My realtor friend Sheila came over to see my new furniture. She admired my pretty little tile tables. She thought they were unique and different. She thought the nightstand was boring. “It has a drawer,” I pointed out. “Not to mention a shelf. And it only sticks out from the wall by twelve inches, so it won’t block the path to the bathroom.”
“It sure won’t”, said Sheila, noting the path and its full thirty-six inches of clearance. Read more…
I lost my keys the other day. Most boomers would chalk it up to a senior moment and move on. Most boomers are not nurses. Nurses can be weird about keys. It was the beginning of a compressed, forty-eight hour, Kubler-Ross, Five-stage experience.
The keys were not lost at all, I reasoned—they had to be somewhere. I rummaged through the garbage, but they weren’t there. Denial being denial, I went through the garbage three times. I only went through the compost pile twice. The resultant spider and worm activity checked any further emotional excesses. I hefted each of the cats to see if one of them had become suspiciously heavier. None of them had. I rummaged the laundry—no keys. I washed the laundry, figuring maybe I could float them out. Uh-uh.
I was less than gracious with the Kia lady who informed me that my replacement car key would arrive in two days, and cost about $20. I felt bad about that, but $20 is $20. I was no nicer to the Home Depot house key lady. Since that key cost only $3, I felt pretty small. When the lady at Food Lion made me fill out a great big form to replace my plastic keychain card, I got pissy. Since she was actually saving me money, there was no excuse for me. I had to get past the anger.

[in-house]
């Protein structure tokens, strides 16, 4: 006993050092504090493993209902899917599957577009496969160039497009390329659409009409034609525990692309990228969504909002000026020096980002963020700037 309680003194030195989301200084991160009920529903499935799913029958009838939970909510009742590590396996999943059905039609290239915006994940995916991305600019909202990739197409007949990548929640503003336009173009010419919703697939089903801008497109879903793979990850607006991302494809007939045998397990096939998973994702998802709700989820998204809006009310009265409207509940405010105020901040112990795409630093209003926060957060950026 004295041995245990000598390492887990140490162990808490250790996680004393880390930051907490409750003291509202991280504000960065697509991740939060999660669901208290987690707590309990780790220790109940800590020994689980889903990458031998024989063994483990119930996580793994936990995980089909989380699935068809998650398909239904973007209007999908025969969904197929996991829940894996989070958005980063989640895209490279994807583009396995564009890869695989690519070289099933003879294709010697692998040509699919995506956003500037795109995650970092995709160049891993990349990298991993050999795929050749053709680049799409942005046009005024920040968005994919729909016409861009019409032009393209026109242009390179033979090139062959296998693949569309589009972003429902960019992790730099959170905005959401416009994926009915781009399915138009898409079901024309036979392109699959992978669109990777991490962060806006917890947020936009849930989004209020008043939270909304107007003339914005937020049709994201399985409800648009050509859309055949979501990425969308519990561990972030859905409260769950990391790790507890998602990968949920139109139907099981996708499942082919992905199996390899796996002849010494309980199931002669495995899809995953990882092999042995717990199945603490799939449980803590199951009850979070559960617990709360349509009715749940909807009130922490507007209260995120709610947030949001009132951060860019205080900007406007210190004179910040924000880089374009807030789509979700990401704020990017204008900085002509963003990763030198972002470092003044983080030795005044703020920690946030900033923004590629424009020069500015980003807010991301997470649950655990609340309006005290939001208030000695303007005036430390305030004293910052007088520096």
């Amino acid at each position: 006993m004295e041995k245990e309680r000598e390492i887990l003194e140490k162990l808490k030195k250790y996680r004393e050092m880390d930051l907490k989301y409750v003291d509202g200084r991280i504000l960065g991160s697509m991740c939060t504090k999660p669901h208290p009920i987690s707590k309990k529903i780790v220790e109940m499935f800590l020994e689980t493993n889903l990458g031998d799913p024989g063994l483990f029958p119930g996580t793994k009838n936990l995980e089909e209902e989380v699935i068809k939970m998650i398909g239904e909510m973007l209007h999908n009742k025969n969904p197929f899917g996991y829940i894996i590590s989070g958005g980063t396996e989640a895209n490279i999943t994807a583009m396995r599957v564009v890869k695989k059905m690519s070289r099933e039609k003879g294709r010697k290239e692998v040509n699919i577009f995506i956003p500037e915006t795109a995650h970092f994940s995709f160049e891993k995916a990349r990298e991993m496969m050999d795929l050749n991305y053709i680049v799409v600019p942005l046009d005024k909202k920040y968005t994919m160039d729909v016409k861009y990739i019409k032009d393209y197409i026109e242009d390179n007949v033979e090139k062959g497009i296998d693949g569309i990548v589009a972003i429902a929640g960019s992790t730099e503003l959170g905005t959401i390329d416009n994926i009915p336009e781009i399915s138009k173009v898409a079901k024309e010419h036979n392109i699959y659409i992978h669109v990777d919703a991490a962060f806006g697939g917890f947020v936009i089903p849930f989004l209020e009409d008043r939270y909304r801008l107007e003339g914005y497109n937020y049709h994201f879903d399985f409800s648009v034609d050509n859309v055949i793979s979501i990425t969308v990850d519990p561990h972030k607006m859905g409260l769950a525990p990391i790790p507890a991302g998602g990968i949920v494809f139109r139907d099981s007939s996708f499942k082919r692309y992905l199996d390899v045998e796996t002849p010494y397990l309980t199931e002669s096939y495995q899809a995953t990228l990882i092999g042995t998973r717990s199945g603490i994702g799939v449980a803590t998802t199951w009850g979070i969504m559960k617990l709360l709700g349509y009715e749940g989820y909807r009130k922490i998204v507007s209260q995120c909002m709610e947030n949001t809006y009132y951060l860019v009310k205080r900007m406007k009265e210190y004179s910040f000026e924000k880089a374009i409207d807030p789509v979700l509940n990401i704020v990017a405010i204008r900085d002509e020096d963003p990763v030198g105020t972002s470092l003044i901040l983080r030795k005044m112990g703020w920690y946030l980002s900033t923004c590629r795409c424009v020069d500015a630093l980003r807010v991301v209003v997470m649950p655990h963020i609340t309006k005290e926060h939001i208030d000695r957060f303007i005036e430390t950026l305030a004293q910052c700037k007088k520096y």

I asked God if getting a metal detector would reveal my lost keys to me. I priced out some metal detectors and realized the answer was, “no”. Read more…
You could say that Ol’ Arthur beats my butt, or that I have a hitch in my git-along. In short, my back hurts.
Since the lifetime prevalence of musculoskeletal injuries among nurses is as high as 80%, I am guessing you are sympathetic, but not impressed. Your back probably hurts too.
I started attending exercise classes after I had been a nurse for a while, so I had to learn from the get-go how to work out with a bad back. Kickboxing, step, Pilates, trampoline, circuit, resistance training…I figured out the back-friendly way to do each one.
I did push-ups against the wall. I lifted barbells without any weights on the ends. I roundhouse-kicked like someone stepping over a puddle. I did ballet releves when everyone else was jumping up and down, a substitution friendly to the bladder as well as the back. I marched in place a lot. I was in an exclusive relationship with the only pair of one-pound hand weights at the gym.
I’m not sure when everyone else at the gym suddenly got a lot younger than me, and somewhat disdainful of my exercise modifications. I think it was around the same time that the gauntlet of body-builders to be run between the gym door and the ladies’ changing room grew better tans, whiter teeth, and less body hair than I had. I started feeling sheepish about my exercise limitations. I decided it was time for a change. I began to Jazzercise.
Jazzercise has worked out well for me. Read more…